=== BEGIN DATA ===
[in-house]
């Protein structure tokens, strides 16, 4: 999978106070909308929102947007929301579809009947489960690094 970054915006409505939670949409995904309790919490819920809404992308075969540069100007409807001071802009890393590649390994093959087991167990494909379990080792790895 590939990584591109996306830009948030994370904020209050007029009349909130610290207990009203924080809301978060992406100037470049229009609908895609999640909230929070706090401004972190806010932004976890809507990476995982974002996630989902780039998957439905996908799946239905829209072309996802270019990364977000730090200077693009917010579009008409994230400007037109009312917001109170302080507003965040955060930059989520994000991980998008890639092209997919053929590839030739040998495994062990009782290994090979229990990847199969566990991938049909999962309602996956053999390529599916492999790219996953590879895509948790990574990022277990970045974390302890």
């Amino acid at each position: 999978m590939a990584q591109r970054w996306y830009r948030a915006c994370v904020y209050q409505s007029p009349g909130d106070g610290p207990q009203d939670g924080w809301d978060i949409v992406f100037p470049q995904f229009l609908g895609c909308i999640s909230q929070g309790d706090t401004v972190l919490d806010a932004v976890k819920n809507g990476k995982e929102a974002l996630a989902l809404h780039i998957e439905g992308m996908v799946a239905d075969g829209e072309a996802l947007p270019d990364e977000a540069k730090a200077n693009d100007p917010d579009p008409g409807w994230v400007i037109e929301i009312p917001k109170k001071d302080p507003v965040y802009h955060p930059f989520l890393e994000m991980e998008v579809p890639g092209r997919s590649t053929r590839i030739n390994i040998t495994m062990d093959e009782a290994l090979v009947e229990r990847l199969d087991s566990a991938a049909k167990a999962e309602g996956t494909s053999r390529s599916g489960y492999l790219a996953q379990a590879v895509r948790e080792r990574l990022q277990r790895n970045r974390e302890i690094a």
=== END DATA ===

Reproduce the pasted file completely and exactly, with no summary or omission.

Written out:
[in-house]
């Protein structure tokens, strides 16, 4: 999978106070909308929102947007929301579809009947489960690094 970054915006409505939670949409995904309790919490819920809404992308075969540069100007409807001071802009890393590649390994093959087991167990494909379990080792790895 590939990584591109996306830009948030994370904020209050007029009349909130610290207990009203924080809301978060992406100037470049229009609908895609999640909230929070706090401004972190806010932004976890809507990476995982974002996630989902780039998957439905996908799946239905829209072309996802270019990364977000730090200077693009917010579009008409994230400007037109009312917001109170302080507003965040955060930059989520994000991980998008890639092209997919053929590839030739040998495994062990009782290994090979229990990847199969566990991938049909999962309602996956053999390529599916492999790219996953590879895509948790990574990022277990970045974390302890």
């Amino acid at each position: 999978m590939a990584q591109r970054w996306y830009r948030a915006c994370v904020y209050q409505s007029p009349g909130d106070g610290p207990q009203d939670g924080w809301d978060i949409v992406f100037p470049q995904f229009l609908g895609c909308i999640s909230q929070g309790d706090t401004v972190l919490d806010a932004v976890k819920n809507g990476k995982e929102a974002l996630a989902l809404h780039i998957e439905g992308m996908v799946a239905d075969g829209e072309a996802l947007p270019d990364e977000a540069k730090a200077n693009d100007p917010d579009p008409g409807w994230v400007i037109e929301i009312p917001k109170k001071d302080p507003v965040y802009h955060p930059f989520l890393e994000m991980e998008v579809p890639g092209r997919s590649t053929r590839i030739n390994i040998t495994m062990d093959e009782a290994l090979v009947e229990r990847l199969d087991s566990a991938a049909k167990a999962e309602g996956t494909s053999r390529s599916g489960y492999l790219a996953q379990a590879v895509r948790e080792r990574l990022q277990r790895n970045r974390e302890i690094a």